spirits in the material world


(we are in the dark)

The kids at school say I have an imaginary friend. I tell them Liam is in all the leaves on all the trees and the sunshine and the grass and the fish. I tell them that if he was here he would be in my class and I would sit next to him and he would sit next to me.

You know what, Ben? Imaginary friends are just as important as real friends. If that's what they think Liam is, it's really alright. Even if you feel like he's more.

(he smiles) You know what else mommy?

Yes love.

I think we should thank Liam.

For what, sweetness?

(his whisper gets whisperier) For giving his birth to us.

... ... ... Oh yes, baby. We are lucky that we had him with us for a little while. It was sad too, because we all wanted him to be okay, but you know what he is, right now?


He's okay. He's just not here.

I wish he was here.

Me too, love.

(we are quiet for a while)


Yes love.

When me and Liam came out of your belly, what were we wearing?

Little purple suits and bright red socks.

(he giggles) Did we match?

Of course!


Yes love.

What's an Eggo waffle?


What is moose poop called?

Moose poop.

(we are quiet for a while)



He has everything he needs, already tapped into a memory and mysticism lost to grown-ups. He is my teacher. I'd never dare presume to train it out of him, this story, or take it upon myself to shape it, though it happens to fit. How is that? Does it steep, like a tea? Is is inherited, bred, overheard? Is it just as much in his air as shakti or holy ghosts or 99 names of god are in the air of others? His gospel is mine, but I'd like to think of it as conjured rather than coached. But who knows? I suppose I am coaching, if only to nudge him away from prescribed values and towards imagination.

That said, if he decided that Jesus Christ took his brother, I wouldn't mind. I'd ask him if Jesus Christ likes slowly toasted marshmallows or quick-blown burnt ones. Because lord knows I can't abide a deity hanging out with my kid who does that whole 'This Will Take Twenty Minutes Because It Is Ungodly To Light Food On Fire' thing.


There are a hundred gods, a thousand. One for caterpillars crossing sidewalks; one for the daddy longlegs trapped in a bathtub puddle; one for every empty belly, tightrope walker, contracting uterus; one for every yellowfin tuna's gaping mouth; one for every screaming mackerel; one for every tin can.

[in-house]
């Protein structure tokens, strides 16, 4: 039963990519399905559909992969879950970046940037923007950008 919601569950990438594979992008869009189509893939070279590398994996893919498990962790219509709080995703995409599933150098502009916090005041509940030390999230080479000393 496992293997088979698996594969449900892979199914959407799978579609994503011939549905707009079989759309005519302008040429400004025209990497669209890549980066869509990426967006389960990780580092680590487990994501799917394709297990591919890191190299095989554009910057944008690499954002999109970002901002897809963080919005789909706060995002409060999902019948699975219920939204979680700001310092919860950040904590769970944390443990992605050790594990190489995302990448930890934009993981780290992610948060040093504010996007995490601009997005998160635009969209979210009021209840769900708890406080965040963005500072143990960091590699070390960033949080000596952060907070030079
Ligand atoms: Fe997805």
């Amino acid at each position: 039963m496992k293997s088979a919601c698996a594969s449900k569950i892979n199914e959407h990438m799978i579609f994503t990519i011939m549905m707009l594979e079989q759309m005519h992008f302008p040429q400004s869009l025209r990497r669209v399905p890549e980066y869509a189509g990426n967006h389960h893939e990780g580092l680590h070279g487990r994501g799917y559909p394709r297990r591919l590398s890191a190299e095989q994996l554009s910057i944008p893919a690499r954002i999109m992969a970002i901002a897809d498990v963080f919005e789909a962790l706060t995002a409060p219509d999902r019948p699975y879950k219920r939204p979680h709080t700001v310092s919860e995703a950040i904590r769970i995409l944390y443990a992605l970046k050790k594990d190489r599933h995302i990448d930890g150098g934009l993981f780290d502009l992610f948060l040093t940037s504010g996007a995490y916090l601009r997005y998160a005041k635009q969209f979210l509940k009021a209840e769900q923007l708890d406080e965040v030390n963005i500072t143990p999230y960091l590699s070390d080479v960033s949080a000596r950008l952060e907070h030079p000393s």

From one angle, the gods fail every day. From another, the baby swallow's god tumbles alongside her from nest to ground and curls around her in the grass, dying with her, fulfilling everything.


I only recently realized the thread that connects everything I have done since Liam and I don't mean to make it profound, because it was just a small insight, but I appreciated it. It was on the radio. Not so much in what I said but it ran through my head then, the suggestion: that I have needed there to be beauty in every horror, in every bad deed, in every nightmare, in every villain, in every unbearable failure. Writing pulls it out. The protein in a slug jam sandwich. The boy in the incubator, his brain swelling beyond repair. He'd just had his first bath, clean for the first and last time in his life. The inside of me washed away along with adhesive, morphine, old blood, sweat, antiseptic. He was fresh and soft and he slept, and he was doomed, and so was I, and it was beautiful.

Perhaps I've written this before, or bits of it, but it's here again like this, so I write it down. Ben is old enough now to want to put Liam in a proper place, and he's actively carrying him, wondering, talking—to kids at school, to teachers and parents, in the middle of a hot dog, on the trampoline. I watch him story-tell.

Has something ever seemed that way for you—perfect in peril? Little gifts when you were afraid, respites in the middle of a trial? It doesn't have to be death. Just any shock and change, and then something small and warm and clean. Can you tell me about it?